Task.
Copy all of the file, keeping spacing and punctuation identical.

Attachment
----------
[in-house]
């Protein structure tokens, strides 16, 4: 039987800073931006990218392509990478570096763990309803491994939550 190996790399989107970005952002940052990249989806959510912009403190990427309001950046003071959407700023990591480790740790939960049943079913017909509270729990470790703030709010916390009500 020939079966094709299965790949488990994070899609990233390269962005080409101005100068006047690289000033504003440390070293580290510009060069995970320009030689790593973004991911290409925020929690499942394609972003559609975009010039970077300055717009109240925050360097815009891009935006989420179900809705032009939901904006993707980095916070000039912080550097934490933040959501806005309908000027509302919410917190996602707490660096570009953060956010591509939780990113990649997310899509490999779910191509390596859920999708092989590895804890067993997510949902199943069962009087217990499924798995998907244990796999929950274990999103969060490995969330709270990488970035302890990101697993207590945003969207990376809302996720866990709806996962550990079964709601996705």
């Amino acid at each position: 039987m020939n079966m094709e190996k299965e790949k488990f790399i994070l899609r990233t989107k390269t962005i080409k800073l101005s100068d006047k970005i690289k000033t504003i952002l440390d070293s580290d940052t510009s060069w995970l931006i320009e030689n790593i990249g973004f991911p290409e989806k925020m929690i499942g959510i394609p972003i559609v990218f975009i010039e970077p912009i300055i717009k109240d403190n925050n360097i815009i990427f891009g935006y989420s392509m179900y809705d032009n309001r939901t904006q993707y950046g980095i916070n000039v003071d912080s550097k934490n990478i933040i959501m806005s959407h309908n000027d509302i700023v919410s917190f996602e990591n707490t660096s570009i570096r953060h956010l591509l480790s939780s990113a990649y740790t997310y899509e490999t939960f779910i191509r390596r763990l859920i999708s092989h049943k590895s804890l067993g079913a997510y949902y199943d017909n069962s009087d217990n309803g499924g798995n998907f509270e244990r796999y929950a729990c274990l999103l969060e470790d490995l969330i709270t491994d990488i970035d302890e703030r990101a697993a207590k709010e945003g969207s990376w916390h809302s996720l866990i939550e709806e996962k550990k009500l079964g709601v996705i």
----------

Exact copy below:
[in-house]
């Protein structure tokens, strides 16, 4: 039987800073931006990218392509990478570096763990309803491994939550 190996790399989107970005952002940052990249989806959510912009403190990427309001950046003071959407700023990591480790740790939960049943079913017909509270729990470790703030709010916390009500 020939079966094709299965790949488990994070899609990233390269962005080409101005100068006047690289000033504003440390070293580290510009060069995970320009030689790593973004991911290409925020929690499942394609972003559609975009010039970077300055717009109240925050360097815009891009935006989420179900809705032009939901904006993707980095916070000039912080550097934490933040959501806005309908000027509302919410917190996602707490660096570009953060956010591509939780990113990649997310899509490999779910191509390596859920999708092989590895804890067993997510949902199943069962009087217990499924798995998907244990796999929950274990999103969060490995969330709270990488970035302890990101697993207590945003969207990376809302996720866990709806996962550990079964709601996705």
């Amino acid at each position: 039987m020939n079966m094709e190996k299965e790949k488990f790399i994070l899609r990233t989107k390269t962005i080409k800073l101005s100068d006047k970005i690289k000033t504003i952002l440390d070293s580290d940052t510009s060069w995970l931006i320009e030689n790593i990249g973004f991911p290409e989806k925020m929690i499942g959510i394609p972003i559609v990218f975009i010039e970077p912009i300055i717009k109240d403190n925050n360097i815009i990427f891009g935006y989420s392509m179900y809705d032009n309001r939901t904006q993707y950046g980095i916070n000039v003071d912080s550097k934490n990478i933040i959501m806005s959407h309908n000027d509302i700023v919410s917190f996602e990591n707490t660096s570009i570096r953060h956010l591509l480790s939780s990113a990649y740790t997310y899509e490999t939960f779910i191509r390596r763990l859920i999708s092989h049943k590895s804890l067993g079913a997510y949902y199943d017909n069962s009087d217990n309803g499924g798995n998907f509270e244990r796999y929950a729990c274990l999103l969060e470790d490995l969330i709270t491994d990488i970035d302890e703030r990101a697993a207590k709010e945003g969207s990376w916390h809302s996720l866990i939550e709806e996962k550990k009500l079964g709601v996705i």